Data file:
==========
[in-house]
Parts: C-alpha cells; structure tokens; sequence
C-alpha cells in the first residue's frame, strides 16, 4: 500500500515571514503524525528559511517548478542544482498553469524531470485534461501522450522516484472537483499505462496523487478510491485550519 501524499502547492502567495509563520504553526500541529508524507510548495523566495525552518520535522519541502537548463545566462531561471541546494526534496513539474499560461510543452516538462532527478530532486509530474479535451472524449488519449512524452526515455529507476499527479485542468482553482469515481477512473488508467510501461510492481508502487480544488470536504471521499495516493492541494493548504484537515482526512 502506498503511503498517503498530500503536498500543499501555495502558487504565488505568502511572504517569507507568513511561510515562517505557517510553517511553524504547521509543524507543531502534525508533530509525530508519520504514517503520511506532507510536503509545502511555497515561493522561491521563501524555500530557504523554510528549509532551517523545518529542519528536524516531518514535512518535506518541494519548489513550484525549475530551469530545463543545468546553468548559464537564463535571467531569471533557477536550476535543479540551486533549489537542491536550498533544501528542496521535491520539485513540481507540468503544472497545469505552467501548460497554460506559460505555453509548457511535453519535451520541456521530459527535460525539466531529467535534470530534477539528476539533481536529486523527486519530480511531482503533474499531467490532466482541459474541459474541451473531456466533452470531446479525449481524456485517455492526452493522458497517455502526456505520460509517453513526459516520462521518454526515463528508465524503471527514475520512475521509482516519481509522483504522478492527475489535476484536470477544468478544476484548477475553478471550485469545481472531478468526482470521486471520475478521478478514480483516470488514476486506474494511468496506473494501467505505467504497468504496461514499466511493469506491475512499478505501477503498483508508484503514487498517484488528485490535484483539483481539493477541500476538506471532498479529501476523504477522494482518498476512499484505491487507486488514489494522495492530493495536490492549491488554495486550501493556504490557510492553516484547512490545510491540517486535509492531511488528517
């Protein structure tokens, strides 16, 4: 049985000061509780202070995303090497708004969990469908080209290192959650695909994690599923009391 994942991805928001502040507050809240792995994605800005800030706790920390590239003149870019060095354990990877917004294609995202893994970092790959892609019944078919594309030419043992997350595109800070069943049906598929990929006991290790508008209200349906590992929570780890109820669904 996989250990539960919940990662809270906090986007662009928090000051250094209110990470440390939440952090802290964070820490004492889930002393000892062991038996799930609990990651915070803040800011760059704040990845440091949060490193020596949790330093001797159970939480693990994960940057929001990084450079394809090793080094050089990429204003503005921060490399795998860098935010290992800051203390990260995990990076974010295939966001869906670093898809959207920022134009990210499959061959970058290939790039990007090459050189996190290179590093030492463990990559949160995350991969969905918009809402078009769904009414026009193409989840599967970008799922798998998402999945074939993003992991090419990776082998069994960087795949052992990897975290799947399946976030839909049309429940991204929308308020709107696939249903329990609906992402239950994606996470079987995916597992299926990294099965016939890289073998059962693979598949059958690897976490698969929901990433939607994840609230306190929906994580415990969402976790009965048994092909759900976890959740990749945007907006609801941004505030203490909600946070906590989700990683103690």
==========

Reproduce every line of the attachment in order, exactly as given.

[in-house]
Parts: C-alpha cells; structure tokens; sequence
C-alpha cells in the first residue's frame, strides 16, 4: 500500500515571514503524525528559511517548478542544482498553469524531470485534461501522450522516484472537483499505462496523487478510491485550519 501524499502547492502567495509563520504553526500541529508524507510548495523566495525552518520535522519541502537548463545566462531561471541546494526534496513539474499560461510543452516538462532527478530532486509530474479535451472524449488519449512524452526515455529507476499527479485542468482553482469515481477512473488508467510501461510492481508502487480544488470536504471521499495516493492541494493548504484537515482526512 502506498503511503498517503498530500503536498500543499501555495502558487504565488505568502511572504517569507507568513511561510515562517505557517510553517511553524504547521509543524507543531502534525508533530509525530508519520504514517503520511506532507510536503509545502511555497515561493522561491521563501524555500530557504523554510528549509532551517523545518529542519528536524516531518514535512518535506518541494519548489513550484525549475530551469530545463543545468546553468548559464537564463535571467531569471533557477536550476535543479540551486533549489537542491536550498533544501528542496521535491520539485513540481507540468503544472497545469505552467501548460497554460506559460505555453509548457511535453519535451520541456521530459527535460525539466531529467535534470530534477539528476539533481536529486523527486519530480511531482503533474499531467490532466482541459474541459474541451473531456466533452470531446479525449481524456485517455492526452493522458497517455502526456505520460509517453513526459516520462521518454526515463528508465524503471527514475520512475521509482516519481509522483504522478492527475489535476484536470477544468478544476484548477475553478471550485469545481472531478468526482470521486471520475478521478478514480483516470488514476486506474494511468496506473494501467505505467504497468504496461514499466511493469506491475512499478505501477503498483508508484503514487498517484488528485490535484483539483481539493477541500476538506471532498479529501476523504477522494482518498476512499484505491487507486488514489494522495492530493495536490492549491488554495486550501493556504490557510492553516484547512490545510491540517486535509492531511488528517
């Protein structure tokens, strides 16, 4: 049985000061509780202070995303090497708004969990469908080209290192959650695909994690599923009391 994942991805928001502040507050809240792995994605800005800030706790920390590239003149870019060095354990990877917004294609995202893994970092790959892609019944078919594309030419043992997350595109800070069943049906598929990929006991290790508008209200349906590992929570780890109820669904 996989250990539960919940990662809270906090986007662009928090000051250094209110990470440390939440952090802290964070820490004492889930002393000892062991038996799930609990990651915070803040800011760059704040990845440091949060490193020596949790330093001797159970939480693990994960940057929001990084450079394809090793080094050089990429204003503005921060490399795998860098935010290992800051203390990260995990990076974010295939966001869906670093898809959207920022134009990210499959061959970058290939790039990007090459050189996190290179590093030492463990990559949160995350991969969905918009809402078009769904009414026009193409989840599967970008799922798998998402999945074939993003992991090419990776082998069994960087795949052992990897975290799947399946976030839909049309429940991204929308308020709107696939249903329990609906992402239950994606996470079987995916597992299926990294099965016939890289073998059962693979598949059958690897976490698969929901990433939607994840609230306190929906994580415990969402976790009965048994092909759900976890959740990749945007907006609801941004505030203490909600946070906590989700990683103690």